At present we here in the United States are in an interesting situation.

This whole year our elected representatives have been wrangling over the budget — first with the showdown over the shutdown, and now with the debt ceiling high noon. And much of the discussion has centered not on bringing more money in, but cutting the money that’s going out, usually focusing on “entitlements.”

There has been discussion of cutting all Title X funding for women’s health on the basis of “no taxpayer money for abortions,” even though none of the Title X money goes to abortions at all. There have also been proposals to effectively defund the Environmental Agency, specifically making it illegal to regulate greenhouse gasses. And most significantly there have been “bold” proposals for cutting or even effectively privatizing Medicare, Medicaid, and Social Security over time, never mind that these measures would almost certainly increase costs for the poor and elderly and thus completely gut the main mission of those organizations.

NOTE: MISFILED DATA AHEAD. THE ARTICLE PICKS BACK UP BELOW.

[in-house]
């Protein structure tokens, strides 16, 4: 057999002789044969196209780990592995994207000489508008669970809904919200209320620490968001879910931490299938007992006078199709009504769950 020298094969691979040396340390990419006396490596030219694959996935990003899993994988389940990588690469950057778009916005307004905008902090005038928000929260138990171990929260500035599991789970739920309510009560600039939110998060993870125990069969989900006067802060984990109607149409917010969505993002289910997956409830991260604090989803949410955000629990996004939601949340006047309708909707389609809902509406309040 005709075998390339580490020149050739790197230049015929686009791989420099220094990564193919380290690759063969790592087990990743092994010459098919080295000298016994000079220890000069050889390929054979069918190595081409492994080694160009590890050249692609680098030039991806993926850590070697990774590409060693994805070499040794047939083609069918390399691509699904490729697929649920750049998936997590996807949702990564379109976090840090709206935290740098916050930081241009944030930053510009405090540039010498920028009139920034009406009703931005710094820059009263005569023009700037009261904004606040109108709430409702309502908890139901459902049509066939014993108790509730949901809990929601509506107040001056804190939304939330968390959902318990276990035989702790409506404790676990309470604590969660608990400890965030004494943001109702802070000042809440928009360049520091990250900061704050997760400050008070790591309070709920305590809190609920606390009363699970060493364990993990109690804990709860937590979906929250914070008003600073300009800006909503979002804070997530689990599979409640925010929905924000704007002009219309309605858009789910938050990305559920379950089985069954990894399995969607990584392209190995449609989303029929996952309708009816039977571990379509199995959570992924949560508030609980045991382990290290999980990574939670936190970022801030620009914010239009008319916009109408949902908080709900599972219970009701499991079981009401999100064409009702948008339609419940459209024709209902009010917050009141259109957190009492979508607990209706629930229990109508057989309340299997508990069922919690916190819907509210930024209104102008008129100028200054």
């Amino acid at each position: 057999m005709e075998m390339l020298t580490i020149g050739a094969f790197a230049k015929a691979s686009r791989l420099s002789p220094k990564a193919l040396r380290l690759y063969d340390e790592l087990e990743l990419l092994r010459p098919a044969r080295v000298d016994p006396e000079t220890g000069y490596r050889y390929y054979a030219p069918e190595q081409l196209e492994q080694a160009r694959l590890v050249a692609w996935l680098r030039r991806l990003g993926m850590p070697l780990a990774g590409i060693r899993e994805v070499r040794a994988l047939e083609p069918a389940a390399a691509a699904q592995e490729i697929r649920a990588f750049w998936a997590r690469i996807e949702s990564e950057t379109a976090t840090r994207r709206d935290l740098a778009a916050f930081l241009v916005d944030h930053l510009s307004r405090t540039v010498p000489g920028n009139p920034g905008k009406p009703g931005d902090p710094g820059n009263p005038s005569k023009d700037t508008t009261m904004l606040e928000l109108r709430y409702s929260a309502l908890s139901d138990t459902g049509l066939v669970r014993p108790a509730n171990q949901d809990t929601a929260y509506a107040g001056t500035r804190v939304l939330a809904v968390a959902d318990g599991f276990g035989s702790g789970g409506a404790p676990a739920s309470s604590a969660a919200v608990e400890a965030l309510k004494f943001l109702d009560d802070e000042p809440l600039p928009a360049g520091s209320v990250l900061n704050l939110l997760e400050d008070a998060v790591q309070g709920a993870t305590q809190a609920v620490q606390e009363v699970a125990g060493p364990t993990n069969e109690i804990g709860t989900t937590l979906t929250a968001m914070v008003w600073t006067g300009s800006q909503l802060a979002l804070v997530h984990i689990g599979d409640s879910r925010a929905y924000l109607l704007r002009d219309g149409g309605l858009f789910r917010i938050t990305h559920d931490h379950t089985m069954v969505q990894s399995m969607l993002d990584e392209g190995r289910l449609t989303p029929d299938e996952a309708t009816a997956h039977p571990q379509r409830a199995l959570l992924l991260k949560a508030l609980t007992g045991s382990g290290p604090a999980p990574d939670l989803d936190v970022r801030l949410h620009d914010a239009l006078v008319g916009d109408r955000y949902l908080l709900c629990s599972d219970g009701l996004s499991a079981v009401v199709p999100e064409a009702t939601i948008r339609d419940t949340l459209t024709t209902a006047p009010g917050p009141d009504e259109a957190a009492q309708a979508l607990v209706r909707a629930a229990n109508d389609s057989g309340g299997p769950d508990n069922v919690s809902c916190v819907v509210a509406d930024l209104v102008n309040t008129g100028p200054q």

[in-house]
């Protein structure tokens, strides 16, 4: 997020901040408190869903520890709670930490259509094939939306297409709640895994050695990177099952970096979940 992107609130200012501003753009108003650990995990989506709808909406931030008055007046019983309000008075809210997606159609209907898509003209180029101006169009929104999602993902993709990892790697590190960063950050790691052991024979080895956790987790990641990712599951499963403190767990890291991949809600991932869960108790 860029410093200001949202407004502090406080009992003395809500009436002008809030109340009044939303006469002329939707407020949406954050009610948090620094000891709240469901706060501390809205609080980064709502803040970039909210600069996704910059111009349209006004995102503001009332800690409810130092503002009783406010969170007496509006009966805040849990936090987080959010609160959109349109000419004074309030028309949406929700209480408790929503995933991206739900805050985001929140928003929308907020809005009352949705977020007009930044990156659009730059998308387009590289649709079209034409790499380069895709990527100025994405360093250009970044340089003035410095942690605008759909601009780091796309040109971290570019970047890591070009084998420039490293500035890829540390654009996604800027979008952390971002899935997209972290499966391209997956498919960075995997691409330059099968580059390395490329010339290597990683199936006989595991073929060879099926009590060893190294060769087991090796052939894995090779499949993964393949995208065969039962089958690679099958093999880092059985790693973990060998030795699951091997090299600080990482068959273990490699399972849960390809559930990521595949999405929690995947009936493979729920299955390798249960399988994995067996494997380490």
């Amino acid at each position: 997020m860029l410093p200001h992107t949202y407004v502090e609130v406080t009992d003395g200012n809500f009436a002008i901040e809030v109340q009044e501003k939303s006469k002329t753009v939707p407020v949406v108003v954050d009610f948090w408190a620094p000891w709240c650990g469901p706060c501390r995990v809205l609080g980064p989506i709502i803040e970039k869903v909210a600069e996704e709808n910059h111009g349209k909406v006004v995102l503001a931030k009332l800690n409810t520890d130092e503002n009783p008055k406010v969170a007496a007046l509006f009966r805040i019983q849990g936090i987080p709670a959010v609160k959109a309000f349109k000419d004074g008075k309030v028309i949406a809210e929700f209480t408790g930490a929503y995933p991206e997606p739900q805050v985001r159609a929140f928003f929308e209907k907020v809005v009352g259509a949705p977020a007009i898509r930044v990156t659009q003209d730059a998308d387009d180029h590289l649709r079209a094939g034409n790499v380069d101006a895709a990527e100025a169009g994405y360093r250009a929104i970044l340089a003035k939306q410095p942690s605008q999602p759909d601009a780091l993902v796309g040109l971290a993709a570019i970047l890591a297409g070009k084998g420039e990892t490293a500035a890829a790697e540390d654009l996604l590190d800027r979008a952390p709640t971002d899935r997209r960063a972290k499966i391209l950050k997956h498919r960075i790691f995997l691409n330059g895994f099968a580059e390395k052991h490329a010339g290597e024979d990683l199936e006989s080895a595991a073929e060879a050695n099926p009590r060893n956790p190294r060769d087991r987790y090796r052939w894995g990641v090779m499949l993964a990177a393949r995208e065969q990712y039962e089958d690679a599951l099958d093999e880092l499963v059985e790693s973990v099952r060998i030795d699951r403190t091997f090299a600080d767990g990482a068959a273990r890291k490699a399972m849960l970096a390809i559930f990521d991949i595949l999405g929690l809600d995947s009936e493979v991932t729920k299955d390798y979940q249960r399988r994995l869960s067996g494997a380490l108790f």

Note that many of these issues are still in contention — some guaranteed not to pass, others being used as bargaining chips. Both parties, however, are agreeing to major cuts in the so-called “entitlement programs” that (mostly) benefit older and poorer folks; the difference between the parties’ positions is only in how much they’ll cut, not if. Note that the parties are also united in deregulating major industries, such as banking and telecommunications — again only differing in degree. And while President Obama has proposed raising taxes, he had the opportunity to do exactly that some months ago and, quite simply, didn’t — meaning that the parties, in deed at least, are also united on cutting taxes. Continue reading